What You Need to Know
- Being overweight or obese raises your risk for health problems, including coronary heart disease, type 2 diabetes, high blood pressure, sleep apnea, and certain types of cancer.
- Factors that may affect overeating and obesity include genetics, metabolism, socioeconomic factors, personal lifestyle choices, medicine, or emotions.
- In general, a body mass index (BMI) between 18.5 to 24.9 in adults is recommended. Figure out your BMI.
- To learn more about weight loss and obesity, visit the Johns Hopkins Health Library.
Facebook Q&A: Dr. Kerry Stewart
Dr. Kerry Stewart
On January 9, Dr. Kerry Stewart, professor of medicine, answered questions on the Johns Hopkins Medicine Facebook page about weight loss, how different diets compare in effectiveness, and how you can maintain your New Year's goals.
Q: Can vitamin D deficiency cause weight gain and low energy?
A: Vitamin D is very important for bone health. A recent study showed that being obese can lower vitamin D levels but taking more vitamin D did not reduce obesity. So look for other reasons for weight gain rather than Vitamin D levels though be sure to maintain good Vitamin D levels for bone health. Vitamin D supplements may be helpful but it is also important to spend 15 minutes or so in the sun each day if possible since that can be very helpful to boost Vitamin D levels. And while outside, don't just stand there--get your sunshine while doing some walking. That will help burn calories and will contribute to weight loss.
Q: What foods are good to boost your metabolism?
A: I do not believe in relying on a specific type of food to boost metabolism. More important, people should try to increase their metabolism by increasing physical activity. The muscles of the body are the engines that burn calories and using them will burn more calories.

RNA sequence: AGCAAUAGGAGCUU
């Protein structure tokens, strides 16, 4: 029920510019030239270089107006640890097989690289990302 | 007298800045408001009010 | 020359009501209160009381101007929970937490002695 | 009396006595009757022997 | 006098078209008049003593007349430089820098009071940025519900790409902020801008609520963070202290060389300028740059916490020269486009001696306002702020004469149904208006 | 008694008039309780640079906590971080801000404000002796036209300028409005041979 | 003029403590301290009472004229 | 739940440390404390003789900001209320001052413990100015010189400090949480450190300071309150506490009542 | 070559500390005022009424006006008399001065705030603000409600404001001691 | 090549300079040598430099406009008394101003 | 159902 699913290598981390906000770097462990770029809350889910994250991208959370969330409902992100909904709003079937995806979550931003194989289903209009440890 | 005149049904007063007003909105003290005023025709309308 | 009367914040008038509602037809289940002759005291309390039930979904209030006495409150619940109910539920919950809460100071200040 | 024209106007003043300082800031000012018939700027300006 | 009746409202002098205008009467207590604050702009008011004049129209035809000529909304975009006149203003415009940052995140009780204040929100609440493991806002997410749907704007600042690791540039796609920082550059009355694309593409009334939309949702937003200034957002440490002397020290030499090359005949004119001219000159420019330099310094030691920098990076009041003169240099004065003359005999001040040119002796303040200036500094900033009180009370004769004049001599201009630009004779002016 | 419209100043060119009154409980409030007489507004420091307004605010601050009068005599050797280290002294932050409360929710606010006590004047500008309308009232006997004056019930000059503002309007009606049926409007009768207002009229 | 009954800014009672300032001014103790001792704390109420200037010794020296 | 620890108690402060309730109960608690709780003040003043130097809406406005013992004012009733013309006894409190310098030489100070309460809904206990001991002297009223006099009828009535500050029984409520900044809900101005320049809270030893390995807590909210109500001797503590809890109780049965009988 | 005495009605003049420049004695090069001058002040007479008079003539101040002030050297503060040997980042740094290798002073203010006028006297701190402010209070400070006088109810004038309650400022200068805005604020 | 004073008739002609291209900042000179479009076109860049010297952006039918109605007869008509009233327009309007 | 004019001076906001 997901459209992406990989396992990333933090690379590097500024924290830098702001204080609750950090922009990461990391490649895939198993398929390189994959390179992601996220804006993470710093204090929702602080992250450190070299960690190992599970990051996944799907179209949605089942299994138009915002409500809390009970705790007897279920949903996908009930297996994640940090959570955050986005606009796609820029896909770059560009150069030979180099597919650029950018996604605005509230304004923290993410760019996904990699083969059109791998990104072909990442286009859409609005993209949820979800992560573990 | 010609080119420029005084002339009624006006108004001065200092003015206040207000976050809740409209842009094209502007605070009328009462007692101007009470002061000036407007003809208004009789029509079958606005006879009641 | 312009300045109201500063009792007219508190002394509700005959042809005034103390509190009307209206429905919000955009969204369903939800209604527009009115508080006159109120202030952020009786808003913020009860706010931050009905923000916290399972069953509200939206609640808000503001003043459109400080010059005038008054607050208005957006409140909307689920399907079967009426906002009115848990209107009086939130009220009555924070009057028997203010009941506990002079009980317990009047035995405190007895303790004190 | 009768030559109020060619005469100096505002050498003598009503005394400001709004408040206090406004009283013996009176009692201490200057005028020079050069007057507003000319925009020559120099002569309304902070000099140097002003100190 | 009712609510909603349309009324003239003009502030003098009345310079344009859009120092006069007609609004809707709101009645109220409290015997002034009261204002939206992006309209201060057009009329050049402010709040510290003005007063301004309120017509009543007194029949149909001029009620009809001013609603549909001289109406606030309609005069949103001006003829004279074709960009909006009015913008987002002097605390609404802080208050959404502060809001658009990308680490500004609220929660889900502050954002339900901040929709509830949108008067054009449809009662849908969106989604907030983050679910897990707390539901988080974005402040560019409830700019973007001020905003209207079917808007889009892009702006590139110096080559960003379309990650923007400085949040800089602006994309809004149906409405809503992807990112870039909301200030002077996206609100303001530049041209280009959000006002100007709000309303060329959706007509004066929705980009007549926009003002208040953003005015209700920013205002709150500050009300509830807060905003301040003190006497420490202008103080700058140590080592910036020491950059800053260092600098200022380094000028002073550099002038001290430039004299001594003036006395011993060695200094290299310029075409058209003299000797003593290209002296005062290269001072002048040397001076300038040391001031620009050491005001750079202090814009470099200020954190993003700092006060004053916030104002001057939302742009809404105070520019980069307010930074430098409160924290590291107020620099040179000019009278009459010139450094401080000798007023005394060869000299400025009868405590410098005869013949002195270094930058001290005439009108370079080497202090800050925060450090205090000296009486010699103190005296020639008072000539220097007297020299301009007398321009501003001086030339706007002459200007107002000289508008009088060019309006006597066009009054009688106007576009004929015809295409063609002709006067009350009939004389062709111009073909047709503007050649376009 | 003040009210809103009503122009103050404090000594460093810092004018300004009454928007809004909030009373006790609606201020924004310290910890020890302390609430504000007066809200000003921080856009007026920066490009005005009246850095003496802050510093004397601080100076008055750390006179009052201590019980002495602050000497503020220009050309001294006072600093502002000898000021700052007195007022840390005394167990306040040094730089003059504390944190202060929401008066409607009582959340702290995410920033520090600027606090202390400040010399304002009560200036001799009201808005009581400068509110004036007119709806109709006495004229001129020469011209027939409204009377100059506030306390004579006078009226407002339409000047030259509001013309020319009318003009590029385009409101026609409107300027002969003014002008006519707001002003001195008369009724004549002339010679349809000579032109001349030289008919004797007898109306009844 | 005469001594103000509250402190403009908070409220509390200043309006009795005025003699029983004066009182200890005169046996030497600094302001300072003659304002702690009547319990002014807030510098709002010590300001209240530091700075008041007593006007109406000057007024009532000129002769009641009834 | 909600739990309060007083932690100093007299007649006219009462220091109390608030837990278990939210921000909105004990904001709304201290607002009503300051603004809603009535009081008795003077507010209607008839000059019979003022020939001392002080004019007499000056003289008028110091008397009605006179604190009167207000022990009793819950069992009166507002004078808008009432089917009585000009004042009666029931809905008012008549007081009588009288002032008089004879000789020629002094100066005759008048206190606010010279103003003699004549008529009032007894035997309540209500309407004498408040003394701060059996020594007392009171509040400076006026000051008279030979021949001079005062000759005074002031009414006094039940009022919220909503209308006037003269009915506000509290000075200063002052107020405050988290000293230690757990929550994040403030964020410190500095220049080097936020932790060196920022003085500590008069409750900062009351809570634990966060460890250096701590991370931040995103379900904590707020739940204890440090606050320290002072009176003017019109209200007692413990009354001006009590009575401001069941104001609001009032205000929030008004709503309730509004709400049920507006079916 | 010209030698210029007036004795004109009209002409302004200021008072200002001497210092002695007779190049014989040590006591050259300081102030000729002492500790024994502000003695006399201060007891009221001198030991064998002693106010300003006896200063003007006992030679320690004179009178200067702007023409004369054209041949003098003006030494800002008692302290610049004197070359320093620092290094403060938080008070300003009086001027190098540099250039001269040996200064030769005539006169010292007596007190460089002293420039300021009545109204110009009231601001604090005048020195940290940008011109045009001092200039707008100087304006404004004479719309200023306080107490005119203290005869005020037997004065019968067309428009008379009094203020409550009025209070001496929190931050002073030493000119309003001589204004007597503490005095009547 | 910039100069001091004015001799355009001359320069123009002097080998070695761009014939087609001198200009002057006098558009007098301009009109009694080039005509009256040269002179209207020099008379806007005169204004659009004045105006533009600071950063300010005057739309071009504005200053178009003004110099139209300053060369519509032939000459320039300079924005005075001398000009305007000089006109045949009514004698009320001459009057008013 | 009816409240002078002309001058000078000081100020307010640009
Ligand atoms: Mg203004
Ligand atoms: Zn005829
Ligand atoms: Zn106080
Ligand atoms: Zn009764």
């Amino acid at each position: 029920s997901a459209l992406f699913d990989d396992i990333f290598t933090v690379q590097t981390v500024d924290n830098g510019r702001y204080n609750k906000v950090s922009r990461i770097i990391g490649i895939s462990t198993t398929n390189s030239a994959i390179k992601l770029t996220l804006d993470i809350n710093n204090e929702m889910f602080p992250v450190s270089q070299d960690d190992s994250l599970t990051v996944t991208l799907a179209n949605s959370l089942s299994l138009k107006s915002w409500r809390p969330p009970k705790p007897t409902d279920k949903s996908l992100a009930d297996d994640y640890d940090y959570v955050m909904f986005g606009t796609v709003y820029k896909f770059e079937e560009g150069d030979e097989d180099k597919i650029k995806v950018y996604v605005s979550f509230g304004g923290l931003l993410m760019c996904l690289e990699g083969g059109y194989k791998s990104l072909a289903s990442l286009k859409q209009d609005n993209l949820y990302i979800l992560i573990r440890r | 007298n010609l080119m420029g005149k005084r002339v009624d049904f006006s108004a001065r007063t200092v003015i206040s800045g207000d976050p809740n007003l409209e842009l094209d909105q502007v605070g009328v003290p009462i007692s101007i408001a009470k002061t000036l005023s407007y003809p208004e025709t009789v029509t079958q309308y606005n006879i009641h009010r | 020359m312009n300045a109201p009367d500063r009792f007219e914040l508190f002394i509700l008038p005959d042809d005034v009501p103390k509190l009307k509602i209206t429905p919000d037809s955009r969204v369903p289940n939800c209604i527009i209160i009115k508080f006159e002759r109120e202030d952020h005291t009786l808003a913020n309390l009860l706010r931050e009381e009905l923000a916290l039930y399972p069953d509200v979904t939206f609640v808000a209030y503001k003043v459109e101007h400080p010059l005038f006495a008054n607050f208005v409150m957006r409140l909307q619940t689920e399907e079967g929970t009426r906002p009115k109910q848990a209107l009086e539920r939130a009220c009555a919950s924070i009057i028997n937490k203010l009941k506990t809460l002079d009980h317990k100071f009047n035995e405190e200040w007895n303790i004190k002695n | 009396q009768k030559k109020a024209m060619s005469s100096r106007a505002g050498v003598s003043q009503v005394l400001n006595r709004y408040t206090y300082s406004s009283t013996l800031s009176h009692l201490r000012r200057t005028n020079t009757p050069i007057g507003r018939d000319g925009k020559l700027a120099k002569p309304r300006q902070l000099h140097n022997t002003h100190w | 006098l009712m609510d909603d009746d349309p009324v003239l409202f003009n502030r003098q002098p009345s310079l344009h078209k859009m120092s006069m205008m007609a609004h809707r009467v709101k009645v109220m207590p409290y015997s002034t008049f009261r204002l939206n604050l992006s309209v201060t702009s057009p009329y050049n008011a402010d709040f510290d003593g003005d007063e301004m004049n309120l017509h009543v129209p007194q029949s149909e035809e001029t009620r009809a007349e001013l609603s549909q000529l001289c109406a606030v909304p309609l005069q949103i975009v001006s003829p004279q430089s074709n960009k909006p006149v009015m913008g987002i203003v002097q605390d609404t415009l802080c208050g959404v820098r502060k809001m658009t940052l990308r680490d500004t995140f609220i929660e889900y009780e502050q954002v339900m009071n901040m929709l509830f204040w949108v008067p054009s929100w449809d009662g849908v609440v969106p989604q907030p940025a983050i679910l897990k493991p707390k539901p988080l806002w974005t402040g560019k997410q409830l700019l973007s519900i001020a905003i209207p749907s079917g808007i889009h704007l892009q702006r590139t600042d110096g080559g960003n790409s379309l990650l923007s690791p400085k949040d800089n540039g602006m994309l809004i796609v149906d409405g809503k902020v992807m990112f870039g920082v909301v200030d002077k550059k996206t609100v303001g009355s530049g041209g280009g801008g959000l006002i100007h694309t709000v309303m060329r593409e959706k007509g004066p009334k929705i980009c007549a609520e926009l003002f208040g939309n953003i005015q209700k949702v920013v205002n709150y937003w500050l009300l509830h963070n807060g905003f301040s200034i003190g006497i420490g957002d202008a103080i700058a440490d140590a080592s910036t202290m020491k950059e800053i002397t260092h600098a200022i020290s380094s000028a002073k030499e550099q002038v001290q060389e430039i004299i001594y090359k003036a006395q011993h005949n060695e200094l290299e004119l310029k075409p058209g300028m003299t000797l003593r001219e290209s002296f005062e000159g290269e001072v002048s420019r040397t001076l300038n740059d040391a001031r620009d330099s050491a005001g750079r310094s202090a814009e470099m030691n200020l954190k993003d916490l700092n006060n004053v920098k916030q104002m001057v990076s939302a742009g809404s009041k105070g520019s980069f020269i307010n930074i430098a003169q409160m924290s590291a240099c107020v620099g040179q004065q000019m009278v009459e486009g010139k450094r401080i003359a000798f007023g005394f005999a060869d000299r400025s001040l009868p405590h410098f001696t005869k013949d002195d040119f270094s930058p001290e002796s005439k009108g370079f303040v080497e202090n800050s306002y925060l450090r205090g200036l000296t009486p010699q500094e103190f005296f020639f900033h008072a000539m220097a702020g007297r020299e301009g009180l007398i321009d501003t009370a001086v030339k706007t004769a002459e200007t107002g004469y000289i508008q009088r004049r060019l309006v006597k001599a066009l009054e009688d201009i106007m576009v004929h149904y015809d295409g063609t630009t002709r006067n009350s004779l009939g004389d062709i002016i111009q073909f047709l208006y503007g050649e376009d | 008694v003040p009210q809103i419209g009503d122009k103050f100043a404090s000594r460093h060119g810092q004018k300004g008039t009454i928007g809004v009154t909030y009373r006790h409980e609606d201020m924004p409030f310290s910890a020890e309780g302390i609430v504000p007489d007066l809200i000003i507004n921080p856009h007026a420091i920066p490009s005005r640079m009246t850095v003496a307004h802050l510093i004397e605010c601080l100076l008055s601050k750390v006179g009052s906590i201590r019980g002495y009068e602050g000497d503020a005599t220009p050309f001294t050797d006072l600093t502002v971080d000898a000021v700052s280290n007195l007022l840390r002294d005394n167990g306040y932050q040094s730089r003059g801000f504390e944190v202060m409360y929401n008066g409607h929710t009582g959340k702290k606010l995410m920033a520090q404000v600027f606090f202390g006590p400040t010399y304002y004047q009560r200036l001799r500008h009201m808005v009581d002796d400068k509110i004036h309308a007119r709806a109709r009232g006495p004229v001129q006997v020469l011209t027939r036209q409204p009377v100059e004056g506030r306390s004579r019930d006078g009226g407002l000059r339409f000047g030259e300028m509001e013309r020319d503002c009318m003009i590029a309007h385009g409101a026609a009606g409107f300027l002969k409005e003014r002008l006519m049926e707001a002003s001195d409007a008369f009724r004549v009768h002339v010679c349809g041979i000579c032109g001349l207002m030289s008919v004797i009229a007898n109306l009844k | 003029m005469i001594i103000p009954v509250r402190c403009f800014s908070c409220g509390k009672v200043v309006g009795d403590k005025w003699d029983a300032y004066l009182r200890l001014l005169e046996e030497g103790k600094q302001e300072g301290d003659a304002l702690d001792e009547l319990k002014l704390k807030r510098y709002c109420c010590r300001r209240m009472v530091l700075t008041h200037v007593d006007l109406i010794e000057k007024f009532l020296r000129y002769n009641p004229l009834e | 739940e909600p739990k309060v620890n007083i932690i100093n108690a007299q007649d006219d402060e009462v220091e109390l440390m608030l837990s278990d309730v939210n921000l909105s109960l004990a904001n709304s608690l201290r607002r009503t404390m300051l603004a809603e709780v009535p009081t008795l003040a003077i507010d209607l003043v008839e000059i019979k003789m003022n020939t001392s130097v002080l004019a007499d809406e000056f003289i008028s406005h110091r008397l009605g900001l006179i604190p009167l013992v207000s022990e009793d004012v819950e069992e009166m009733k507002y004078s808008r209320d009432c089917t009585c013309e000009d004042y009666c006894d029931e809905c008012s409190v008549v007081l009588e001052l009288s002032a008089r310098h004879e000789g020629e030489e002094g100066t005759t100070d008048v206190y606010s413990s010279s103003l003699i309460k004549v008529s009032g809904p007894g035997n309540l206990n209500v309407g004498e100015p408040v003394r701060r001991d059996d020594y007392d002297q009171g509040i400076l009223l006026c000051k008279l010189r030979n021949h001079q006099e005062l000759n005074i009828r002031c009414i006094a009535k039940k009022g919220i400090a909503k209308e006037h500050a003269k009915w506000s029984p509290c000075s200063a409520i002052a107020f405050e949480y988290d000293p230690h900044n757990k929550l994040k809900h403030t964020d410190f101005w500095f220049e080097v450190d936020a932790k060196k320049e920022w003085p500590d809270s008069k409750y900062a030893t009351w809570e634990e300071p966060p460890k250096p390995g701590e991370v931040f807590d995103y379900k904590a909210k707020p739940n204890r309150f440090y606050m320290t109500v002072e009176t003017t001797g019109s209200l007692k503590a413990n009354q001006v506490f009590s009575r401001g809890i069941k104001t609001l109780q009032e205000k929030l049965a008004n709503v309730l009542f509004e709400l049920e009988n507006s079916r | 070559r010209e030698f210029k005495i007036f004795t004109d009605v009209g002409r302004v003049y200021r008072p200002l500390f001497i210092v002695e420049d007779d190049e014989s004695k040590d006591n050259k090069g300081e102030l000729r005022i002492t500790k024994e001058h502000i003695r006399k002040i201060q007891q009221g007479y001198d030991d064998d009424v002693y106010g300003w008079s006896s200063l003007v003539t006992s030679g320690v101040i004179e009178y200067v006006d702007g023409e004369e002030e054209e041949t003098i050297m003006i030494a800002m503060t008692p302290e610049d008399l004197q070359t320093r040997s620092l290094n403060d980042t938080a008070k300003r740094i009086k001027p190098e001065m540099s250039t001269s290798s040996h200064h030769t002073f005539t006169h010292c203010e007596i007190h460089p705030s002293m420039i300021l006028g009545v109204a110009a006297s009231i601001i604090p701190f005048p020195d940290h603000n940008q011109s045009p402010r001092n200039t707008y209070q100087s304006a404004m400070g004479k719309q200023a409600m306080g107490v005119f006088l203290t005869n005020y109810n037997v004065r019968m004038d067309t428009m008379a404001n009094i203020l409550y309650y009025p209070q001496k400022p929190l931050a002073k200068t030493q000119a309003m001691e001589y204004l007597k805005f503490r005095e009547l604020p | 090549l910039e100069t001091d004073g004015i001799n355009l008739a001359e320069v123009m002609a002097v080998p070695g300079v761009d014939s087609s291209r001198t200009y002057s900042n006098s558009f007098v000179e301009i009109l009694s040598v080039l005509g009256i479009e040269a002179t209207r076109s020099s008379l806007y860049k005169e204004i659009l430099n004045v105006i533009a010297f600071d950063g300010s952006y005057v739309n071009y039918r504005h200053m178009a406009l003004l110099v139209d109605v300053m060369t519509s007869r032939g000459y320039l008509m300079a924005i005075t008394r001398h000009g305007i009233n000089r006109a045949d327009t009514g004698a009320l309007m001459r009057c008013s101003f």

Q: Are there specific fruits I should avoid if I am trying to lose weight?
A: Fruits can be a double-edged sword in a weight loss diet. Though they contain many healthy nutrients they can are often very high in sugars. Therefore eating too much fruit can make it difficult to lose weight and may even lead to weight gain. For example, a banana has 100 calories and about 27 g of carbs. An apple has about 115 calories and 30 g of carbs. Eating just 2 of these a day would provide more than 100 g of carbs. You can do the math but it becomes difficult to lose weight if the number of carbs start creeping over 100 per day. A well-balanced diet with carbs, protein, and fat is a more sensible approach for most people.
To read more of Dr. Stewart's answers, visit the conversation thread on Facebook.
Advancements in Weight Loss and Diet Research
Linking Weight Loss and Sleep Quality
Weight loss, whether it’s from dietary changes alone or from diet combined with exercise, can help improve the quality of sleep among people who are overweight or obese.
Do Organic Foods Help Breast Cancer Patients?